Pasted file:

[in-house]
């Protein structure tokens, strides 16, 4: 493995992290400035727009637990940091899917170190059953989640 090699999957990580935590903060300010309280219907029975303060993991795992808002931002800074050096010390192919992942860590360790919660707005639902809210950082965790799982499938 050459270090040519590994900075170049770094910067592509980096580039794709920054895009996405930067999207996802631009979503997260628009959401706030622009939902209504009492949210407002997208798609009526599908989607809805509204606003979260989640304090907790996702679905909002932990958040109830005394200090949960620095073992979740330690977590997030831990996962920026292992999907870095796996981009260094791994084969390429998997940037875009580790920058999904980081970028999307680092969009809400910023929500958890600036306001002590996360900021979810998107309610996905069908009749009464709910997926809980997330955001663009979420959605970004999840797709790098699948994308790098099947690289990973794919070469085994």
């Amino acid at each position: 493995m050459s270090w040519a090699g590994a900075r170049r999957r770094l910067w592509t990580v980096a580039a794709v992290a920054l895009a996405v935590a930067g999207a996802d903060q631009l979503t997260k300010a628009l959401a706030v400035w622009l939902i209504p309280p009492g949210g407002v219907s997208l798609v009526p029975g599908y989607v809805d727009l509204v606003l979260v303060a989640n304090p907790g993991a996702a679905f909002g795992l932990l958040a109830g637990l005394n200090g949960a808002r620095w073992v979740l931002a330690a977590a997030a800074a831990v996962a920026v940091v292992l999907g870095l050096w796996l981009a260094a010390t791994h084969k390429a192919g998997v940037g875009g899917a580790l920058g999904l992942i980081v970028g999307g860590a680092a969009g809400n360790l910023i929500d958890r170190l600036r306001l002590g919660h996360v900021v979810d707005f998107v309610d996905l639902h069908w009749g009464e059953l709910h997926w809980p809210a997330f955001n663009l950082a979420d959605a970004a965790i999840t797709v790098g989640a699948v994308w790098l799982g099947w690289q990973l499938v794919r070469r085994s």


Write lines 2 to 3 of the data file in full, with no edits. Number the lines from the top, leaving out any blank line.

């Protein structure tokens, strides 16, 4: 493995992290400035727009637990940091899917170190059953989640 090699999957990580935590903060300010309280219907029975303060993991795992808002931002800074050096010390192919992942860590360790919660707005639902809210950082965790799982499938 050459270090040519590994900075170049770094910067592509980096580039794709920054895009996405930067999207996802631009979503997260628009959401706030622009939902209504009492949210407002997208798609009526599908989607809805509204606003979260989640304090907790996702679905909002932990958040109830005394200090949960620095073992979740330690977590997030831990996962920026292992999907870095796996981009260094791994084969390429998997940037875009580790920058999904980081970028999307680092969009809400910023929500958890600036306001002590996360900021979810998107309610996905069908009749009464709910997926809980997330955001663009979420959605970004999840797709790098699948994308790098099947690289990973794919070469085994």
């Amino acid at each position: 493995m050459s270090w040519a090699g590994a900075r170049r999957r770094l910067w592509t990580v980096a580039a794709v992290a920054l895009a996405v935590a930067g999207a996802d903060q631009l979503t997260k300010a628009l959401a706030v400035w622009l939902i209504p309280p009492g949210g407002v219907s997208l798609v009526p029975g599908y989607v809805d727009l509204v606003l979260v303060a989640n304090p907790g993991a996702a679905f909002g795992l932990l958040a109830g637990l005394n200090g949960a808002r620095w073992v979740l931002a330690a977590a997030a800074a831990v996962a920026v940091v292992l999907g870095l050096w796996l981009a260094a010390t791994h084969k390429a192919g998997v940037g875009g899917a580790l920058g999904l992942i980081v970028g999307g860590a680092a969009g809400n360790l910023i929500d958890r170190l600036r306001l002590g919660h996360v900021v979810d707005f998107v309610d996905l639902h069908w009749g009464e059953l709910h997926w809980p809210a997330f955001n663009l950082a979420d959605a970004a965790i999840t797709v790098g989640a699948v994308w790098l799982g099947w690289q990973l499938v794919r070469r085994s």